Alexander Riazantsev sacrificed a pawn against the Chebanenko Slav in order to keep his opponent's king in the centre. In return, Sokolov gave up the exchange in order to get his king to safety and seemed to have obtained plenty of play, until he was rocked back by a combination involving a queen sacrifice. The queen was taboo but then Black was in trouble anyway due to the weakness of his back rank.
Number 2 seed Jakovenko showed his expertise in technical positions as he maintained a space bind against Nikita Vitiugov's Semi-Slav and was eventually able to pick off a pawn in the endgame.
|Alexander Motylev||Russia||2704||0.5-0.5||Sergey Karjakin||Russia||2739|
|Emil Sutovsky||Israel||2661||0.5-0.5||Baadur Jobava||Georgia||2715|
|Sergei Rublevsky||Russia||2704||0.5-0.5||Arkadij Naiditsch||Germany||2686|
|Dmitry Jakovenko||Russia||2725||1-0||Nikita Vitiugov||Russia||2707|
|Alexander Onischuk||USA||2699||?||Victor Bologan||Moldavia||2668|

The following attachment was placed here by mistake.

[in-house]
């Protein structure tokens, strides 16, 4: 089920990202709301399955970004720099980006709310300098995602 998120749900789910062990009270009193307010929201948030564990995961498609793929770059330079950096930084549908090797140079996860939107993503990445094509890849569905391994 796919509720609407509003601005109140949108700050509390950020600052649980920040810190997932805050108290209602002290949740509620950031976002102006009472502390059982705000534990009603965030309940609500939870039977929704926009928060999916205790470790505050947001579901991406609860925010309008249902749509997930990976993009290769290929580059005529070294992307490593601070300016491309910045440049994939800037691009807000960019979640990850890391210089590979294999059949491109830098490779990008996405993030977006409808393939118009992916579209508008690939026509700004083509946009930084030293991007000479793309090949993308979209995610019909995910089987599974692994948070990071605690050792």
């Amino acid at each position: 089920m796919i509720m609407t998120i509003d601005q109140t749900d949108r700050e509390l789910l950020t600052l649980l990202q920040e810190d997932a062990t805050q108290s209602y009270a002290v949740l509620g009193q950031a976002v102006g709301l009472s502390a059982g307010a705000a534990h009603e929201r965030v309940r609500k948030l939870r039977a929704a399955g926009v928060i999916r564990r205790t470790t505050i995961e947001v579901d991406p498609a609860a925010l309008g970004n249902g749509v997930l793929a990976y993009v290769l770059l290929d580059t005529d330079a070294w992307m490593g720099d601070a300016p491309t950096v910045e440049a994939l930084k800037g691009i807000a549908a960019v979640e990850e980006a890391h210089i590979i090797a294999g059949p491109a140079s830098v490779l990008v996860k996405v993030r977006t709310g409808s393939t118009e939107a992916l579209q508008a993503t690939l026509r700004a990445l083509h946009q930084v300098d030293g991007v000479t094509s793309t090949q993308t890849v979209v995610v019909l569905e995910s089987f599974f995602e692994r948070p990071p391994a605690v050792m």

|Alexander Riazantsev||Russia||2674||1-0||Ivan Sokolov||Bosnia-Herzegovina||2654|
Alexander Motylev may have won the event last year, but drawing all of his games (many of them rather quickly) isn't a sign that he is particularly determined to repeat that achievement!
More exciting was the complex endgame between Emil Sutovsky and Baadur Jobava where White had an extra pawn but the fight for the initiative was the most important feature. The race in the rook ending led to a repetition.
The longest game was Rublevsky-Naiditsch which was very double-edged throughout and led to the book draw (that is, almost always at GM level!) of 'pawnless Rook and Knight versus Rook'.
|Position||Name||Country||Rating||World ranking||Age||Points after 4 rounds|
There were no moves coming through from the Onischuk-Bologan game, so I'm not sure what happened. Either there was a technical fault, or perhaps the game has been postponed (until tomorrow?). So in the table, for ten of the players the points total is out of six rounds, whereas Bologan and Onischuk both have a game in hand.
More later, as I will further investigate this mystery!
You can follow the games live on Live games
You may also like to investigate the following site Chesspro However it is in Russian!
The eighth round will start on Wednesday (after the rest day on Tuesday) at 10am (London), 11am (Paris) or 3pm (local time).